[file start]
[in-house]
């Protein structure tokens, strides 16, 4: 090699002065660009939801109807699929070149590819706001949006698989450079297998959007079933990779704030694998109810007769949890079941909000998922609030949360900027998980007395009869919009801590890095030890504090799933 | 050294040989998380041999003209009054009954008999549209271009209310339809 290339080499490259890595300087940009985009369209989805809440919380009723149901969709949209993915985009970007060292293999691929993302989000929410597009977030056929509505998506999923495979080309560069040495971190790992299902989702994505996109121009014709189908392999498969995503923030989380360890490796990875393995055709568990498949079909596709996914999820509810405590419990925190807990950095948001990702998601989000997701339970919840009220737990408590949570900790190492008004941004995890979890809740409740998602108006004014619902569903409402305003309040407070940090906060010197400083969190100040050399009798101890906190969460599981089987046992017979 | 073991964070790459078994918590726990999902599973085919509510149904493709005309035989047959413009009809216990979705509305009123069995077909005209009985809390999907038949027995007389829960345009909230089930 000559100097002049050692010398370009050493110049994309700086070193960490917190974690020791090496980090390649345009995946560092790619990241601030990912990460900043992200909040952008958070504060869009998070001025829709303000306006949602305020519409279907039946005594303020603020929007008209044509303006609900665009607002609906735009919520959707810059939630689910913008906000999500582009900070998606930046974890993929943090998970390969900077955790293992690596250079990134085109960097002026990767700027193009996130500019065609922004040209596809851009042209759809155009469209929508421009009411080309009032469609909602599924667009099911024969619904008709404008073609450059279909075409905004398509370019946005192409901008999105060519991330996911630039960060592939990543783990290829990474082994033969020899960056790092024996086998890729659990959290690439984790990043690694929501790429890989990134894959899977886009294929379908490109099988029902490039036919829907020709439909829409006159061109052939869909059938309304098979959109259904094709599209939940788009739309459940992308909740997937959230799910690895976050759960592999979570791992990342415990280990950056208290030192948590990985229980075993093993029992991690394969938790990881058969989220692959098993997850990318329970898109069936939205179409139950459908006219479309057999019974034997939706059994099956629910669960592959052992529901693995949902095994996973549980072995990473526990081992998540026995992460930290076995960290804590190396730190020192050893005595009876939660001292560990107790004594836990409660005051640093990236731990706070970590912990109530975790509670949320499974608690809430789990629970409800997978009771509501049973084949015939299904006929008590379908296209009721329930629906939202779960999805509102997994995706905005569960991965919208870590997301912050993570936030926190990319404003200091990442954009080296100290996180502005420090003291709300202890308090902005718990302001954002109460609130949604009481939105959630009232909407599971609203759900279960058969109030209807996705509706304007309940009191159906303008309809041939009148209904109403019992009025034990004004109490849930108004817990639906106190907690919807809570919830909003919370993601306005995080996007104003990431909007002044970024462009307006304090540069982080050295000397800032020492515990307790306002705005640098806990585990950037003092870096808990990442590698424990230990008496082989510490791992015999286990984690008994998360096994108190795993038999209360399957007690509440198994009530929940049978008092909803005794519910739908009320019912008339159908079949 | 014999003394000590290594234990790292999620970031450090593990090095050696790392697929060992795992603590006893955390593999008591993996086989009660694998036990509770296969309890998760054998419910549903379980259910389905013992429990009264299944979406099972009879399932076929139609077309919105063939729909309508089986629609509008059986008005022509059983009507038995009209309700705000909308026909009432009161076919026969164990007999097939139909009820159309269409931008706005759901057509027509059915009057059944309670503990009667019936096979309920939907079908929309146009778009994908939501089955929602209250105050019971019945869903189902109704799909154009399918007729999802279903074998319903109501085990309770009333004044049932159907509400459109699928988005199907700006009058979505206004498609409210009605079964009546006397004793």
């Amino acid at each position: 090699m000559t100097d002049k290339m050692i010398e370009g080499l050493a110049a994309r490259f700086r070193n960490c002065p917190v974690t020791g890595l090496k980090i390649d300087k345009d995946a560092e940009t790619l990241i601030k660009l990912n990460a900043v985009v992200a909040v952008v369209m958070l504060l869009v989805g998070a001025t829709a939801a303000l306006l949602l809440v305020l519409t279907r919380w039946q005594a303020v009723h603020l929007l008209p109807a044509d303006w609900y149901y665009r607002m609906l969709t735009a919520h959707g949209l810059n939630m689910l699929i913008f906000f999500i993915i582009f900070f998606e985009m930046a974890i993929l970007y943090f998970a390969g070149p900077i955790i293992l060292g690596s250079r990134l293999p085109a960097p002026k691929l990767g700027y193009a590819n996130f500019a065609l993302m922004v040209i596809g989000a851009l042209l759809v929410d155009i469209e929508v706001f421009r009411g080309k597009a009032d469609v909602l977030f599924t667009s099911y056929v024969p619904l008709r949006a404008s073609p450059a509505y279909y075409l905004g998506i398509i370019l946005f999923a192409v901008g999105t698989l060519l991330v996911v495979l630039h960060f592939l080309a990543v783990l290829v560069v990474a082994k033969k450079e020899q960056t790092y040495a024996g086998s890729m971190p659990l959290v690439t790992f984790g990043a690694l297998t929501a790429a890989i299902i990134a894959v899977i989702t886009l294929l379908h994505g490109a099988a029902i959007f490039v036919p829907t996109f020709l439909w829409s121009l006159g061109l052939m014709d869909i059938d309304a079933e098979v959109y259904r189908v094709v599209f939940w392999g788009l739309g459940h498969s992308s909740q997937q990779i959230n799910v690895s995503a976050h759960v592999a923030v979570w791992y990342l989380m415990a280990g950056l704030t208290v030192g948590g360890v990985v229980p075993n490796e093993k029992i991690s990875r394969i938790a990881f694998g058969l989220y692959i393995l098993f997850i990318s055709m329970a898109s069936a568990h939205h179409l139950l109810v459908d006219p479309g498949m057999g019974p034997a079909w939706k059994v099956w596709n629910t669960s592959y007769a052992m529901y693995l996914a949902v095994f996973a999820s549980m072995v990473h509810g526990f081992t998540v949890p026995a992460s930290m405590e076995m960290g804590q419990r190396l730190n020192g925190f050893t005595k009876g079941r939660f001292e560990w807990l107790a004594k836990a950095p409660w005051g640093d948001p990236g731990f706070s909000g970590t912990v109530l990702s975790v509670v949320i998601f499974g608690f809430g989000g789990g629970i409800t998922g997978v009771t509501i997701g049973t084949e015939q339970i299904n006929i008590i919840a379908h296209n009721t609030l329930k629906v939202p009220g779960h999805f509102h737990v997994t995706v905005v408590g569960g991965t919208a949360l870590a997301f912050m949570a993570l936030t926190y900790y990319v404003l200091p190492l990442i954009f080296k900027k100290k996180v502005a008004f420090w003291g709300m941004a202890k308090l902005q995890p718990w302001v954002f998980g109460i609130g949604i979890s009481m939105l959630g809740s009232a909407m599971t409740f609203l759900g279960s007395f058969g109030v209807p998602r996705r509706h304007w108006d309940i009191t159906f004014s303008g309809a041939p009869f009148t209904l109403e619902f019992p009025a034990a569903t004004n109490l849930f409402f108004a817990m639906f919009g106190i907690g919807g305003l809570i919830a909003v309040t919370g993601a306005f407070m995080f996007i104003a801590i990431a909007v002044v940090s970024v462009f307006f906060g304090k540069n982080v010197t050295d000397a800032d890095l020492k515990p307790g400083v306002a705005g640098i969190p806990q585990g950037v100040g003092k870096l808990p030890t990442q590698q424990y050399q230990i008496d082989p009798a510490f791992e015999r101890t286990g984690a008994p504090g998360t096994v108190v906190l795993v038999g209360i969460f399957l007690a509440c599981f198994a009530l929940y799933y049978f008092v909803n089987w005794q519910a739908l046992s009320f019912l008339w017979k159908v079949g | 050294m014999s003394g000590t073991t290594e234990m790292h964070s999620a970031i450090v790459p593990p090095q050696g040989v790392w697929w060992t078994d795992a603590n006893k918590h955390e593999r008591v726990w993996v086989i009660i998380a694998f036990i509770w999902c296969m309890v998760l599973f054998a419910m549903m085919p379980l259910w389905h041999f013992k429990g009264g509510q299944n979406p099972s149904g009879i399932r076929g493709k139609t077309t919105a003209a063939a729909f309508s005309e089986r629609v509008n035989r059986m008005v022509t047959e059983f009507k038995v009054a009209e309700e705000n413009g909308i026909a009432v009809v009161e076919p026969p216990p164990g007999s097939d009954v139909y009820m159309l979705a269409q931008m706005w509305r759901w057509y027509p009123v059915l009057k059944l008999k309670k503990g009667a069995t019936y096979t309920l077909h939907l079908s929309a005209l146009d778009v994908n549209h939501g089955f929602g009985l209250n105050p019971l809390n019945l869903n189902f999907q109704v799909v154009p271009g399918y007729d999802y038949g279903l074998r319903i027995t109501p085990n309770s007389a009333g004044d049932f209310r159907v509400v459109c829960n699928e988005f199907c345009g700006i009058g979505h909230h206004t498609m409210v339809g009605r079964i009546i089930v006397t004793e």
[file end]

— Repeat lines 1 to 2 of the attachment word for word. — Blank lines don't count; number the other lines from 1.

[in-house]
């Protein structure tokens, strides 16, 4: 090699002065660009939801109807699929070149590819706001949006698989450079297998959007079933990779704030694998109810007769949890079941909000998922609030949360900027998980007395009869919009801590890095030890504090799933 | 050294040989998380041999003209009054009954008999549209271009209310339809 290339080499490259890595300087940009985009369209989805809440919380009723149901969709949209993915985009970007060292293999691929993302989000929410597009977030056929509505998506999923495979080309560069040495971190790992299902989702994505996109121009014709189908392999498969995503923030989380360890490796990875393995055709568990498949079909596709996914999820509810405590419990925190807990950095948001990702998601989000997701339970919840009220737990408590949570900790190492008004941004995890979890809740409740998602108006004014619902569903409402305003309040407070940090906060010197400083969190100040050399009798101890906190969460599981089987046992017979 | 073991964070790459078994918590726990999902599973085919509510149904493709005309035989047959413009009809216990979705509305009123069995077909005209009985809390999907038949027995007389829960345009909230089930 000559100097002049050692010398370009050493110049994309700086070193960490917190974690020791090496980090390649345009995946560092790619990241601030990912990460900043992200909040952008958070504060869009998070001025829709303000306006949602305020519409279907039946005594303020603020929007008209044509303006609900665009607002609906735009919520959707810059939630689910913008906000999500582009900070998606930046974890993929943090998970390969900077955790293992690596250079990134085109960097002026990767700027193009996130500019065609922004040209596809851009042209759809155009469209929508421009009411080309009032469609909602599924667009099911024969619904008709404008073609450059279909075409905004398509370019946005192409901008999105060519991330996911630039960060592939990543783990290829990474082994033969020899960056790092024996086998890729659990959290690439984790990043690694929501790429890989990134894959899977886009294929379908490109099988029902490039036919829907020709439909829409006159061109052939869909059938309304098979959109259904094709599209939940788009739309459940992308909740997937959230799910690895976050759960592999979570791992990342415990280990950056208290030192948590990985229980075993093993029992991690394969938790990881058969989220692959098993997850990318329970898109069936939205179409139950459908006219479309057999019974034997939706059994099956629910669960592959052992529901693995949902095994996973549980072995990473526990081992998540026995992460930290076995960290804590190396730190020192050893005595009876939660001292560990107790004594836990409660005051640093990236731990706070970590912990109530975790509670949320499974608690809430789990629970409800997978009771509501049973084949015939299904006929008590379908296209009721329930629906939202779960999805509102997994995706905005569960991965919208870590997301912050993570936030926190990319404003200091990442954009080296100290996180502005420090003291709300202890308090902005718990302001954002109460609130949604009481939105959630009232909407599971609203759900279960058969109030209807996705509706304007309940009191159906303008309809041939009148209904109403019992009025034990004004109490849930108004817990639906106190907690919807809570919830909003919370993601306005995080996007104003990431909007002044970024462009307006304090540069982080050295000397800032020492515990307790306002705005640098806990585990950037003092870096808990990442590698424990230990008496082989510490791992015999286990984690008994998360096994108190795993038999209360399957007690509440198994009530929940049978008092909803005794519910739908009320019912008339159908079949 | 014999003394000590290594234990790292999620970031450090593990090095050696790392697929060992795992603590006893955390593999008591993996086989009660694998036990509770296969309890998760054998419910549903379980259910389905013992429990009264299944979406099972009879399932076929139609077309919105063939729909309508089986629609509008059986008005022509059983009507038995009209309700705000909308026909009432009161076919026969164990007999097939139909009820159309269409931008706005759901057509027509059915009057059944309670503990009667019936096979309920939907079908929309146009778009994908939501089955929602209250105050019971019945869903189902109704799909154009399918007729999802279903074998319903109501085990309770009333004044049932159907509400459109699928988005199907700006009058979505206004498609409210009605079964009546006397004793």